Although some theorists like Adams Smith submit that the economy ought to operate by its own rules and not according to moral considerations. This value-free-economic-agent perspective fails to note that the economy cannot run solely on economic laws but also men who are moral beings. This is why Pope Benedict XVI observed that“…an undisciplined economy would collapse by its own rules”.

   Nigeria’s performance in terms of good governance and development of qualitative institutions vis-à-vis other countries is pathetic.  According to the 2012/2013 World Justice Project (WJP) Rule of Law Index report, Nigeria ranks near the bottom half of lower middle-income countries in most dimensions. For instance, compared to 96 other countries ranked in the report, Nigeria’s executive branch is quite weak (ranking74th). The performance of the criminal justice system is appalling (ranked 94th) as the country is contending with crime, civil conflict and political violence.

Comparably, most countries high on the scale of good institutions are also high on Human development index (HDI) and good governance. In Africa, which is the region that is ranked lowest in terms of HDI, Nigeria is ranked 26th, which is below the sub-Sahara regional average.   Compared to Botswana, Nigeria does not fare well. As at 2012, Botswana’s HDI ranked 119th while Nigeria was 153rd out of 187 countries with comparable data.  Botswana, in the Sub-Sahara, ranks first in all aspects of the rule of law except one. It has an effective system of checks and balances, an independent judiciary, a free press and corruption is nominal.  All arms of government run effectively and fundamental rights are normally respected. Conversely, Nigeria is high on corruption. On the global Corruption Perception Index (CPI) 2012, Nigeria is ranked 139th in the world while Botswana is 30th. Also on the index of Morality, Conscience and Good life, which is the combination of various developmental indicators, rating countries according to their development impacts in the world, Nigeria stands as number 172nd while Botswana is 111th out of the 190 countries graded.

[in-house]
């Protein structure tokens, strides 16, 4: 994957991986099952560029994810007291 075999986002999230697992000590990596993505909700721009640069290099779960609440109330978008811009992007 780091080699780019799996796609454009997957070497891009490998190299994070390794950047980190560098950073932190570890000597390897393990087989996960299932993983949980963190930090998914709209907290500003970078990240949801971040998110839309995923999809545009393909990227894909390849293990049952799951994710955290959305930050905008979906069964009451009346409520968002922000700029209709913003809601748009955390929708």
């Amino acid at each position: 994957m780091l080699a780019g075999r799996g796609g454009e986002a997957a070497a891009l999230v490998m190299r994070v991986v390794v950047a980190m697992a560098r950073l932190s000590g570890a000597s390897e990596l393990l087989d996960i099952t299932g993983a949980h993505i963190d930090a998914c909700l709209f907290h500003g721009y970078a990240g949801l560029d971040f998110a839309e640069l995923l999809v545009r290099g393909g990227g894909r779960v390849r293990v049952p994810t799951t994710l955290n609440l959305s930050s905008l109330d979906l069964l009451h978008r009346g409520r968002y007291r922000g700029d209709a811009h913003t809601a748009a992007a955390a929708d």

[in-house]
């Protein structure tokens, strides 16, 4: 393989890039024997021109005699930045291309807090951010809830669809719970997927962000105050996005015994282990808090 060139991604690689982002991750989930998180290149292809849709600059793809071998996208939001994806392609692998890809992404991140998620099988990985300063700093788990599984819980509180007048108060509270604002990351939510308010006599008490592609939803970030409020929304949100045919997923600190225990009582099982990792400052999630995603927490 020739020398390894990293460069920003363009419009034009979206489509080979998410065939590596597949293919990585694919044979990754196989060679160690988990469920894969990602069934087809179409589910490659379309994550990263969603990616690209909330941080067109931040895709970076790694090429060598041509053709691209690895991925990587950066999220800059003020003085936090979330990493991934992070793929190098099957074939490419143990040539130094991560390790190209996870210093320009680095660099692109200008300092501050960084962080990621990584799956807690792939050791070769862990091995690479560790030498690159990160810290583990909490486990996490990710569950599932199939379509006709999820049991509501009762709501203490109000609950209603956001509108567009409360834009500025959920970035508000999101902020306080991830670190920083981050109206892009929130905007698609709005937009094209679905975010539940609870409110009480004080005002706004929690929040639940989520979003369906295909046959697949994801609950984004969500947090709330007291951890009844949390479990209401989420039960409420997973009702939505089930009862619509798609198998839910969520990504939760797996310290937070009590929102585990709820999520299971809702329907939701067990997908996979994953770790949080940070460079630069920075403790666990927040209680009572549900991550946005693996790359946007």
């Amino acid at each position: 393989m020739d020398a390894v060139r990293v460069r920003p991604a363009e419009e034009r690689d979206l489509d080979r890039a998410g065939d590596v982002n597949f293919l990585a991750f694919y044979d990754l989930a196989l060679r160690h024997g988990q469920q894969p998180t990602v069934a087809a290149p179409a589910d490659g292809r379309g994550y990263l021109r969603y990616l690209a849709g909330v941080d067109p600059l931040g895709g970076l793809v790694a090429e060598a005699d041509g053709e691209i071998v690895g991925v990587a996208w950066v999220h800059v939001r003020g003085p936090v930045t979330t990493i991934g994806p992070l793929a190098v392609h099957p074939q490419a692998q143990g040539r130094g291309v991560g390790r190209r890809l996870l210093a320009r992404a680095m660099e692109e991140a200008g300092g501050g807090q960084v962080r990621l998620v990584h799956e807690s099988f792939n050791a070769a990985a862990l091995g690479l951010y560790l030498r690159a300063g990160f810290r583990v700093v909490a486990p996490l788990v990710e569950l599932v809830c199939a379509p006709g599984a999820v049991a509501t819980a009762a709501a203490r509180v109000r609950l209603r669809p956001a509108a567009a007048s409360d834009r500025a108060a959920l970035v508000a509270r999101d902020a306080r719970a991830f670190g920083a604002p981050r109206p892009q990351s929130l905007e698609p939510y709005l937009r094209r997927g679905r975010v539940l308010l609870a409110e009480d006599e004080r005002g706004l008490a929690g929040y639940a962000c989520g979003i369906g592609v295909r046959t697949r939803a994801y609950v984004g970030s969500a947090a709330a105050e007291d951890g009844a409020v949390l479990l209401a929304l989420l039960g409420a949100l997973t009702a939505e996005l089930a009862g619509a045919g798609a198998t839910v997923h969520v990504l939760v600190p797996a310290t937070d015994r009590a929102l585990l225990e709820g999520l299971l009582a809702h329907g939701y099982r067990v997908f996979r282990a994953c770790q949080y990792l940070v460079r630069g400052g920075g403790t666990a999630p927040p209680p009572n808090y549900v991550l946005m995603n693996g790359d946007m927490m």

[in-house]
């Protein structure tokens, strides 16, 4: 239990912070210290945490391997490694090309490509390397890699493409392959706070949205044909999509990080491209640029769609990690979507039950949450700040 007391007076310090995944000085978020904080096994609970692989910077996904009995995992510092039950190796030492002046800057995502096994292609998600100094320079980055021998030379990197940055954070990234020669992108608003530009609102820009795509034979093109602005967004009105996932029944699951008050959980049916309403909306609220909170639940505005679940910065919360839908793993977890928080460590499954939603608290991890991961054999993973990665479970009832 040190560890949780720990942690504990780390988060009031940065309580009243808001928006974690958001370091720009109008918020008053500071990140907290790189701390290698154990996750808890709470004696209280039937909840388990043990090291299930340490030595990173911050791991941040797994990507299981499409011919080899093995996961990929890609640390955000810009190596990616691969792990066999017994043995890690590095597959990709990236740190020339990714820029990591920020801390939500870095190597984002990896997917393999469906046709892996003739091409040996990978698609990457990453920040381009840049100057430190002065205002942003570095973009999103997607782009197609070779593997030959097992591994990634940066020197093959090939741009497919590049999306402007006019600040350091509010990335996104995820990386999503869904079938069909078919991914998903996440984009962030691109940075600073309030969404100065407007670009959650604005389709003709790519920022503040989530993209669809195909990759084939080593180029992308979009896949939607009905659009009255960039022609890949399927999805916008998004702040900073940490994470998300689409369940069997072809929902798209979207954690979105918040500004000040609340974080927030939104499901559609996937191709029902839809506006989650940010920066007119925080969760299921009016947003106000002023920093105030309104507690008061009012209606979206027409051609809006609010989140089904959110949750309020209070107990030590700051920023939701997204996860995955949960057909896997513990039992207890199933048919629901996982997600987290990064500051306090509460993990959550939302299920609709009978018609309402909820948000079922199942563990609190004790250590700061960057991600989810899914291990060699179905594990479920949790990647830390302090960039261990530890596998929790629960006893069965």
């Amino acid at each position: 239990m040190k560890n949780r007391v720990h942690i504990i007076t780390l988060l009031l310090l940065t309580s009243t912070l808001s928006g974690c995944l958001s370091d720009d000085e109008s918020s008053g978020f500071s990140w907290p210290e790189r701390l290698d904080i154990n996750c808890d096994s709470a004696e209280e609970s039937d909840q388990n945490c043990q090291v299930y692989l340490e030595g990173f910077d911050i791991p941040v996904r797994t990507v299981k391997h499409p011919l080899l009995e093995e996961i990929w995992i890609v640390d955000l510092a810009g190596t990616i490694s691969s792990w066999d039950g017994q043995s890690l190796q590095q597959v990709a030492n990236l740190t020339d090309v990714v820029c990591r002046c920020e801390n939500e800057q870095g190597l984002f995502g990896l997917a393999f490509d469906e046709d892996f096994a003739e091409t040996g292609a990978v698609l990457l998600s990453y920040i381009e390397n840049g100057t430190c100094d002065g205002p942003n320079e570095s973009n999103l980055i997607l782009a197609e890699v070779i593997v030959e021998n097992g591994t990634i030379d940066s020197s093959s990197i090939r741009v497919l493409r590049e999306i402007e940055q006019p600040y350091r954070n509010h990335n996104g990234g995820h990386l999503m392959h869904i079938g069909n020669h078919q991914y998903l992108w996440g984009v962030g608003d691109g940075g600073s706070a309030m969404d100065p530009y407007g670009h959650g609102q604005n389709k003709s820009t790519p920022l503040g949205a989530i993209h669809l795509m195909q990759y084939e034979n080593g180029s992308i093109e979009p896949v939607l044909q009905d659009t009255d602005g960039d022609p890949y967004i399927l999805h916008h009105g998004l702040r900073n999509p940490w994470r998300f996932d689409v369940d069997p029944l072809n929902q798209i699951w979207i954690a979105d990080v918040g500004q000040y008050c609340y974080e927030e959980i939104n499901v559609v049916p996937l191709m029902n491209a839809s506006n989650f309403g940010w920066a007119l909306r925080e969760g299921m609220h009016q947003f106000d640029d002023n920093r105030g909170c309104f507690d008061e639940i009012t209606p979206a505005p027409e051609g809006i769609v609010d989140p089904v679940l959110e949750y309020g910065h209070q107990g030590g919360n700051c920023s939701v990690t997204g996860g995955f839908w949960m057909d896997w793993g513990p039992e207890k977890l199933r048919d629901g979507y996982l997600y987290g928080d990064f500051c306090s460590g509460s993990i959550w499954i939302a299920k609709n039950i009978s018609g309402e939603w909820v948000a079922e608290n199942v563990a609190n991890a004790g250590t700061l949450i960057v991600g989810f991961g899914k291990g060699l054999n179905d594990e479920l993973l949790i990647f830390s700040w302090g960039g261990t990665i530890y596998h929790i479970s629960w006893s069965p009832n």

The foregoing indicates a positive relationship between ethics, qualitative institutions and economic growth. Attempts at growth without regard for ethics are wasted while development projections are as such reduced to mere quixotic endeavours, beautiful deceptions, pure sophistries and sumptuous nothingness fed to fuel the masses gullibility. Amartya Sen, the welfare economist and novelist, in his book: On Ethics and Economics, rightly claimed that “… economics could be substantially enriched by paying more attention to ethics”. So when the economic environment of a people is navigated with the Machiavellian notion of ‘the ends justifying the means’, then the country has become nothing but a Hobbesian state  of nature, where life is “ solitary, poor, nasty, brutish and, short”. This has been the case in Nigeria, where the people are poor, their lifespan is short (below global average) and they command no respect within and without.

To be concluded

• Olutade.

“Opinion pieces of this sort published on RISE Networks are those of the original authors and do not in anyway represent the thoughts, beliefs and ideas of RISE Networks.”